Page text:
Forgot your password?

Dry Macular Degeneration - Simply Explained

By Edited Mar 21, 2016 1 0

dry macular degeneration

Dry macular degeneration is a more common form of age related macular degeneration. It occurs when the tissues of the macula or the central part of the retina in your eye, become thinner. This thinning of macular tissue causes deterioration in macula function that affects the center of your vision.

Your macula has cells that are called cells and cones. These cells support your central vision. In addition, the retinal pigment epithelium tissue on your macula moves nutrients and waste from the macula to blood vessels called the choroids. When the retinal pigment epithelium tissue becomes thinner, waste may not be transported efficiently and accumulate in the macula, damaging the macula and your vision.

If you have dry macular degeneration, this could translate into blurred vision and a decline in your ability to clearly see colors, details, or print. As an example, you may start noticing that you need more light than you used to for detailed activities. Keep in mind that dry macular typically progresses at a slower rate than wet macular degeneration.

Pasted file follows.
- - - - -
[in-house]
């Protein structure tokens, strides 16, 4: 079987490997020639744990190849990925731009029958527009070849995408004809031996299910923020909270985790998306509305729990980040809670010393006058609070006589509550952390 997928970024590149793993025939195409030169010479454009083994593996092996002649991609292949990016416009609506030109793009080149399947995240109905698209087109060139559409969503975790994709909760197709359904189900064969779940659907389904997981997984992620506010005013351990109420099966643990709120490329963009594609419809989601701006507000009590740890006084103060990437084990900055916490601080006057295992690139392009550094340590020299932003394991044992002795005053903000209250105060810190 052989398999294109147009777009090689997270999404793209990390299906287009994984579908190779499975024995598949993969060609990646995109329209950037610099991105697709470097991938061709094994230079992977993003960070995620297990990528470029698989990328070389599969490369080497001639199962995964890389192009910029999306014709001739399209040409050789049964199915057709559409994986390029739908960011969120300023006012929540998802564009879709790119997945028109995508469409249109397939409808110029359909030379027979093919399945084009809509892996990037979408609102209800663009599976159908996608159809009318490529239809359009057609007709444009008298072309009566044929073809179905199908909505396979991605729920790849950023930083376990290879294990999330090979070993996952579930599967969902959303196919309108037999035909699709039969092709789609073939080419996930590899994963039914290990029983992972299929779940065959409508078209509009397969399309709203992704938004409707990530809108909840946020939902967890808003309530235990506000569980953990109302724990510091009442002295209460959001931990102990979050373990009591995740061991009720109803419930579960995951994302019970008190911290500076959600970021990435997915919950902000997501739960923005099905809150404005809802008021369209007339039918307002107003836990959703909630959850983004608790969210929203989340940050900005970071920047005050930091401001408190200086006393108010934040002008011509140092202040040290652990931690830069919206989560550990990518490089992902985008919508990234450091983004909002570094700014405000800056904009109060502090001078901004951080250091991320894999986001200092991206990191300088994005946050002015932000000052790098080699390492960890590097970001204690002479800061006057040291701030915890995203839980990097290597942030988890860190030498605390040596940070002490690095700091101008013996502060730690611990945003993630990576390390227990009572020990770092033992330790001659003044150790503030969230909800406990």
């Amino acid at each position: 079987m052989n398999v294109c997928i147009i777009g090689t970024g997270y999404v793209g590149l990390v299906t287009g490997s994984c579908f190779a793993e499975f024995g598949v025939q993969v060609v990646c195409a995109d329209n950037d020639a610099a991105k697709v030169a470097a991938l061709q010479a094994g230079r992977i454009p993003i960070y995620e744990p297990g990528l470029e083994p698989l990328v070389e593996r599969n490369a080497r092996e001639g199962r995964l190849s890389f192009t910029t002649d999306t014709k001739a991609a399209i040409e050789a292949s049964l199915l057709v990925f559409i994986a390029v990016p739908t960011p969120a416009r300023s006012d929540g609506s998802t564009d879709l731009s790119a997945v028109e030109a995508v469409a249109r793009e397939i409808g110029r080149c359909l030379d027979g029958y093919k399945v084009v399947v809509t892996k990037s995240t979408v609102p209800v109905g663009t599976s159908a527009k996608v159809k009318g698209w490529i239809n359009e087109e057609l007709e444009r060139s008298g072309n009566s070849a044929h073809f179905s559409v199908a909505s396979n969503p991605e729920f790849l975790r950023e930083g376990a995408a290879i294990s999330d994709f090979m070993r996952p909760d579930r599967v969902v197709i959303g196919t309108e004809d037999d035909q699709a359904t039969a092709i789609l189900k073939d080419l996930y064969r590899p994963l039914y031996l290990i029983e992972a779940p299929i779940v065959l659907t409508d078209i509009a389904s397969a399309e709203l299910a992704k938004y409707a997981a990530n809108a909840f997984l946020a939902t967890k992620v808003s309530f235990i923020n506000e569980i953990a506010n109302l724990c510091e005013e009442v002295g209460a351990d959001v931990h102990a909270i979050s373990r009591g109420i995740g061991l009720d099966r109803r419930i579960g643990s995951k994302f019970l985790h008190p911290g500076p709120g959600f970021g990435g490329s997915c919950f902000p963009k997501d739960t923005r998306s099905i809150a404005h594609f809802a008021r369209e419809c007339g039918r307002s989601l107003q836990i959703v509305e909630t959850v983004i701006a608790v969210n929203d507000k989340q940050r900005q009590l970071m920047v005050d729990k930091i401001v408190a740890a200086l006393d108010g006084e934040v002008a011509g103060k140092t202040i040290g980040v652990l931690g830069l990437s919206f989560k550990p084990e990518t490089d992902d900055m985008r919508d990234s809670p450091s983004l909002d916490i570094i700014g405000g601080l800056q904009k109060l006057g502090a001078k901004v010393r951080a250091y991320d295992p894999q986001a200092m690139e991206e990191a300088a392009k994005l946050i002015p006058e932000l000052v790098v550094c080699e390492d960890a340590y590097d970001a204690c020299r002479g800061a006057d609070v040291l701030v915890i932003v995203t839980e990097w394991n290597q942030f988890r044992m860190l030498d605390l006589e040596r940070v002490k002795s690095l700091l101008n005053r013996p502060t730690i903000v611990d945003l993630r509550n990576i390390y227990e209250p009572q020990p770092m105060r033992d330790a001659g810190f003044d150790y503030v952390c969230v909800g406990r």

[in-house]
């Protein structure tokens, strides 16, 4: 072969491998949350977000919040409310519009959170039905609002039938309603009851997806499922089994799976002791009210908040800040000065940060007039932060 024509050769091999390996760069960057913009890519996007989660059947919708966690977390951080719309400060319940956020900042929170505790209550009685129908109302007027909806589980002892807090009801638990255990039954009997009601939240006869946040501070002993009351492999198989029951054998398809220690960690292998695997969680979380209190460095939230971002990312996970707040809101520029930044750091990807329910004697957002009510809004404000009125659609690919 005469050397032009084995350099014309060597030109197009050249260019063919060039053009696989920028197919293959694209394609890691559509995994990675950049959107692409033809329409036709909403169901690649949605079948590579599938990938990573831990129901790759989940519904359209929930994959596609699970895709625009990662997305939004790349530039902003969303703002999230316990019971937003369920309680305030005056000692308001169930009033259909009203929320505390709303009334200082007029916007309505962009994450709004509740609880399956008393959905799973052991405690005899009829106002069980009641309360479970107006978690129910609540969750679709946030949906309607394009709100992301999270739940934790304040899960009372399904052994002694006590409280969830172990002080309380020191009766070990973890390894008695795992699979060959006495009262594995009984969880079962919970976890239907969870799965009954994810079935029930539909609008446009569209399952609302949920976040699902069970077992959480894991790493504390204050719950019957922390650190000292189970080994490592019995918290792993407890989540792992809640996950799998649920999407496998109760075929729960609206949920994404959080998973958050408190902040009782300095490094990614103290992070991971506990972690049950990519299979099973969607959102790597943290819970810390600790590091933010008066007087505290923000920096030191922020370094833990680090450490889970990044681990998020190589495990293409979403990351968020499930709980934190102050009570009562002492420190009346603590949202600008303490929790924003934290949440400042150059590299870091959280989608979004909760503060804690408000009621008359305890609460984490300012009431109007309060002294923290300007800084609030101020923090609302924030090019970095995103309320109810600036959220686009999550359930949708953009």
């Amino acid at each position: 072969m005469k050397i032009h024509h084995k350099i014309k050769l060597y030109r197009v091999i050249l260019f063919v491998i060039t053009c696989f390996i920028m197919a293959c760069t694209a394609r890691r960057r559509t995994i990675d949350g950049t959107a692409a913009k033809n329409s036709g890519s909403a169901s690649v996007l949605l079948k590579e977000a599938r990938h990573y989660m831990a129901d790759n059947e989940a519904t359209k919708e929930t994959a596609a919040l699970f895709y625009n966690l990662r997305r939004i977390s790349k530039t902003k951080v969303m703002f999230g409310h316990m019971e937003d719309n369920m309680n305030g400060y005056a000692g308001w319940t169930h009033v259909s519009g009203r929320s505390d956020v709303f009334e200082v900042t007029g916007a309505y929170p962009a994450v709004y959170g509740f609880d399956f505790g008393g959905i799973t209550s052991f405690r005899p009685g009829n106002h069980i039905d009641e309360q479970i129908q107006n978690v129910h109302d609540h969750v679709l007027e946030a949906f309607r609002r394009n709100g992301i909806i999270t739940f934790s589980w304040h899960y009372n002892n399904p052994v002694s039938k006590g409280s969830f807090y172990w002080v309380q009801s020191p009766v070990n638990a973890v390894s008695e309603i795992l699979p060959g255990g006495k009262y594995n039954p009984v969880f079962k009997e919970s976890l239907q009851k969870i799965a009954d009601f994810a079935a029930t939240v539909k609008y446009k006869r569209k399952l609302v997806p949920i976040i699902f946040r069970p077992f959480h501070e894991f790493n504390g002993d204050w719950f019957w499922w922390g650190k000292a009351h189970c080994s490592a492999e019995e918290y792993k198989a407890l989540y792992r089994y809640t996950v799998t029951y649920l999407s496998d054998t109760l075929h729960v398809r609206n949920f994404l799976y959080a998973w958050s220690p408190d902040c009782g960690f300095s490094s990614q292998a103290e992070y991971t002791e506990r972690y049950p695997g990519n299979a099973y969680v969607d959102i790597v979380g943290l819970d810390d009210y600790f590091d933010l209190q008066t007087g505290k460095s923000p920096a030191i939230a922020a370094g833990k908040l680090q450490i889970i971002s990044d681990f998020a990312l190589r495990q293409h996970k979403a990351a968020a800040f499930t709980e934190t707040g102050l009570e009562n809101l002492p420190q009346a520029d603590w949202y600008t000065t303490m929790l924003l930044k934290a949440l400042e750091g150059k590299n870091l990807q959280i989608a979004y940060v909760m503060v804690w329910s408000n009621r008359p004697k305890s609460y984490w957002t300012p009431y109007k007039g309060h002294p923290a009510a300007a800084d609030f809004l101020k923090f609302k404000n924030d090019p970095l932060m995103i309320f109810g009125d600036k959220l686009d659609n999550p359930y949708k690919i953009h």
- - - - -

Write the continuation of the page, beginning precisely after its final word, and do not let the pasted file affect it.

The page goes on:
You may notice small changes in your vision at first if you have dry macular degeneration. Pay attention to them and make a note of any specific symptoms related to a decline in eyesight. Do you see better during the day? Do you have a hard time reading tiny print? Are you noticing blurriness in one or both eyes? Are colors appearing less bright than they used to?

It is important for you to set up an appointment with an ophthalmologist if you start to notice a gradual or quick decline in your vision so that you can treat dry macular degeneration in its early stages. Your doctor may use techniques such as a vision field test, Fluorescein angiography, and Amsler grid testing to test for dry macular degeneration.

Supplementing your diet with vitamins A,C and E may help with slowing down the progression of dry macular degeneration. It is key for you to maintain regular visits with your ophthalmologist and follow her treatment instructions to prevent your dry macular degeneration from getting worse.



Add a new comment - No HTML
You must be logged in and verified to post a comment. Please log in or sign up to comment.

Explore InfoBarrel

Auto Business & Money Entertainment Environment Health History Home & Garden InfoBarrel University Lifestyle Sports Technology Travel & Places
© Copyright 2008 - 2016 by Hinzie Media Inc. Terms of Service Privacy Policy XML Sitemap

Follow IB Health